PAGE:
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Vet Parasitol. 2006 Mar 31;136(3-4):259-73. Epub 2005 Nov 28.

Dirofilariasis in Argentina: historical review and first report of Dirofilaria immitis in a natural mosquito population.

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  • 1Unidad de Ecología de Reservorios y Vectores de Parásitos, Dto. de Ecología, Genética y Evolución, Facultad de Cs. Exactas y Naturales, Universidad de Buenos Aires, Ciudad Universitaria, Pabellón 2, Argentina vezzani@ege.fcen.uba.ar

Abstract

Argentina is one of the four South American countries where the presence of Dirofilaria immitis is currently confirmed. The objective of this study was to review information on dirofilariasis in the country, and to report our recent findings on mosquito vectors. Since the first report of dogs with unidentified microfilariae in 1926, D. immitis was found in seven provinces and canine prevalence ranged 0-71% at local scale. National prevalence was 8% by the end of the 1980s and current information is available only for Buenos Aires Province. Four pulmonary human infections of D. immitis and one subcutaneous of Dirofilaria sp. were documented. The common coati was the only wild host found, and natural infection in mosquitoes was not previously reported in the country. In our recent mosquito survey in Greater Buenos Aires, we captured and dissected 2380 mosquitoes belonging to 20 species. According to a minimum temperature of 14 degrees C, the potential transmission period (PTP) for D. immitis in Buenos Aires covers 6 months, and the most favourable period (mean temperature above 20 degrees C) takes place from the middle of November to the beginning of April. To identify potential vectors of the parasite, we assessed weekly abundances of mosquito species during those PTP estimated previously. We found two specimens of Culex pipiens and one of Aedes aegypti carrying non-infective stages of D. immitis. These two highly anthropophilic mosquitoes may enhance the role of D. immitis as zoonotic agent in temperate Argentina.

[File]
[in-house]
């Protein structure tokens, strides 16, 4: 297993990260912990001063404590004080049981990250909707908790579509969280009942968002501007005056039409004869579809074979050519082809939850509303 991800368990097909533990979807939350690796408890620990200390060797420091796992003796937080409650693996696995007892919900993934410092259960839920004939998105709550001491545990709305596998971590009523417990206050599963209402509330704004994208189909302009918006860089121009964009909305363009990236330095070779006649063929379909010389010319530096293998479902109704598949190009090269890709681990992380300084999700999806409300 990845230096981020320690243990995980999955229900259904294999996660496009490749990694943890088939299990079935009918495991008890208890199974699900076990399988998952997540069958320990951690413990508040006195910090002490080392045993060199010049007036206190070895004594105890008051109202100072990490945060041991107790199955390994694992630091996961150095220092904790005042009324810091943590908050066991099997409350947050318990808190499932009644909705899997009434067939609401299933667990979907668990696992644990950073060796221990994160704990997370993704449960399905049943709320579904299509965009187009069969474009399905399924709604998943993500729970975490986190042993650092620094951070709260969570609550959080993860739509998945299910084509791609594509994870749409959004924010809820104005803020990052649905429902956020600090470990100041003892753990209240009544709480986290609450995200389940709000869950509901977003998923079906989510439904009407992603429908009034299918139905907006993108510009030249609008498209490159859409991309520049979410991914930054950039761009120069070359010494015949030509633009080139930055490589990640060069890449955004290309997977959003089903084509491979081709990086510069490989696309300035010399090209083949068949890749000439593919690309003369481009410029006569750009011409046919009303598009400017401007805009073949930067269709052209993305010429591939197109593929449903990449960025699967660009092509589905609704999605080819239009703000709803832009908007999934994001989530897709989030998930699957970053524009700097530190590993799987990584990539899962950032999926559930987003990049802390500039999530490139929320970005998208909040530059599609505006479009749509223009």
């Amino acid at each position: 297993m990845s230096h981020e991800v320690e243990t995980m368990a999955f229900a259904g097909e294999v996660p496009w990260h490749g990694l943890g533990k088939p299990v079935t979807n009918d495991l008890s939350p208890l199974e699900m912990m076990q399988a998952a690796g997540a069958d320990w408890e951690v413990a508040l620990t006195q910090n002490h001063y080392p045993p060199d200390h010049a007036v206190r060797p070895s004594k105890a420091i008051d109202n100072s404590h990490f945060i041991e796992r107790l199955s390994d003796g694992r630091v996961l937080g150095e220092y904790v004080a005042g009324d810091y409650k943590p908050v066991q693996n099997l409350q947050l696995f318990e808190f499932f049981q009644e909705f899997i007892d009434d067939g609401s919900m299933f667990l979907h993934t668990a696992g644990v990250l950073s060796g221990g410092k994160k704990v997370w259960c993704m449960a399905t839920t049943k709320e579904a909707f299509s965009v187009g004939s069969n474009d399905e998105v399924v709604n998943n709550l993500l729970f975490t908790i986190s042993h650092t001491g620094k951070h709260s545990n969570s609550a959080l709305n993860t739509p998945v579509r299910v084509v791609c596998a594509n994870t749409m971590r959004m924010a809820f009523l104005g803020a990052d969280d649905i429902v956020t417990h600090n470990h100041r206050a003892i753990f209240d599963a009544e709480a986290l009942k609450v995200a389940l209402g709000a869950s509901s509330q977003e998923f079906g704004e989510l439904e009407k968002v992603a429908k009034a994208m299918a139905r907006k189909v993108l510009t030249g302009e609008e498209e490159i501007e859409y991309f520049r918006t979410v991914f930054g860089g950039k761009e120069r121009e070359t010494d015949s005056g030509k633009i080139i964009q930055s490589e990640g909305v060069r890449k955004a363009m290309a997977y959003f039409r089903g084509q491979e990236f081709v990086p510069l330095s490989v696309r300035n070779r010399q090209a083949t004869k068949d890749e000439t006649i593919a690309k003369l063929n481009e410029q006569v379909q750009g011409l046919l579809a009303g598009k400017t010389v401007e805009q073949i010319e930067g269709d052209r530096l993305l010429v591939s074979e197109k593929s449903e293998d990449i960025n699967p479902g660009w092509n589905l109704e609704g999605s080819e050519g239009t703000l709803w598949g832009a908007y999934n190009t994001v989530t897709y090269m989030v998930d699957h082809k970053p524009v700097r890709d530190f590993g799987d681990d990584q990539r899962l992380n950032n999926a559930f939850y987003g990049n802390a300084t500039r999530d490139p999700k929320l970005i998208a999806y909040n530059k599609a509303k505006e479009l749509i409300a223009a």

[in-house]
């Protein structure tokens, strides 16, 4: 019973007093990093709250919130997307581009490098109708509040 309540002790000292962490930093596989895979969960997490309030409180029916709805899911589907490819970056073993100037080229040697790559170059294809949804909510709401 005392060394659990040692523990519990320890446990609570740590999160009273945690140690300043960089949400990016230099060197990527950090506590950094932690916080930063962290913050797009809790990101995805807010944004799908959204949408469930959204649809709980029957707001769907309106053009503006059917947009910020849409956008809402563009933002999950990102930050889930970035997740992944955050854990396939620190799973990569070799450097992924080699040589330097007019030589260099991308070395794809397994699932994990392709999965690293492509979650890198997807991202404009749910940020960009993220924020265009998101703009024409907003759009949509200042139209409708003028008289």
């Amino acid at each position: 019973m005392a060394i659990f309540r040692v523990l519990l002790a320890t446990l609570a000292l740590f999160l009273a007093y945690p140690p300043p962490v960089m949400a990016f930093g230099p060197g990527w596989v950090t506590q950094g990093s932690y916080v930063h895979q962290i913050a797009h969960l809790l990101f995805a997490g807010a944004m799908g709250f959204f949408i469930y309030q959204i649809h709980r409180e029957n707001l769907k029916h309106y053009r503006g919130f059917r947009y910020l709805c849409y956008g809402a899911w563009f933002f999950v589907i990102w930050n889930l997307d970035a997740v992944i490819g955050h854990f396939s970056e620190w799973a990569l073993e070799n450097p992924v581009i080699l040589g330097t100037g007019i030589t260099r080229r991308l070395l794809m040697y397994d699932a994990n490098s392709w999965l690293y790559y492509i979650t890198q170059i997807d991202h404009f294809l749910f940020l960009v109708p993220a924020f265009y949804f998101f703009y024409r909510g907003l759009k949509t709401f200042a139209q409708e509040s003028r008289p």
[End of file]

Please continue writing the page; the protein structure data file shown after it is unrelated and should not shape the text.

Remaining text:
PMID:
16310953
[PubMed - indexed for MEDLINE]

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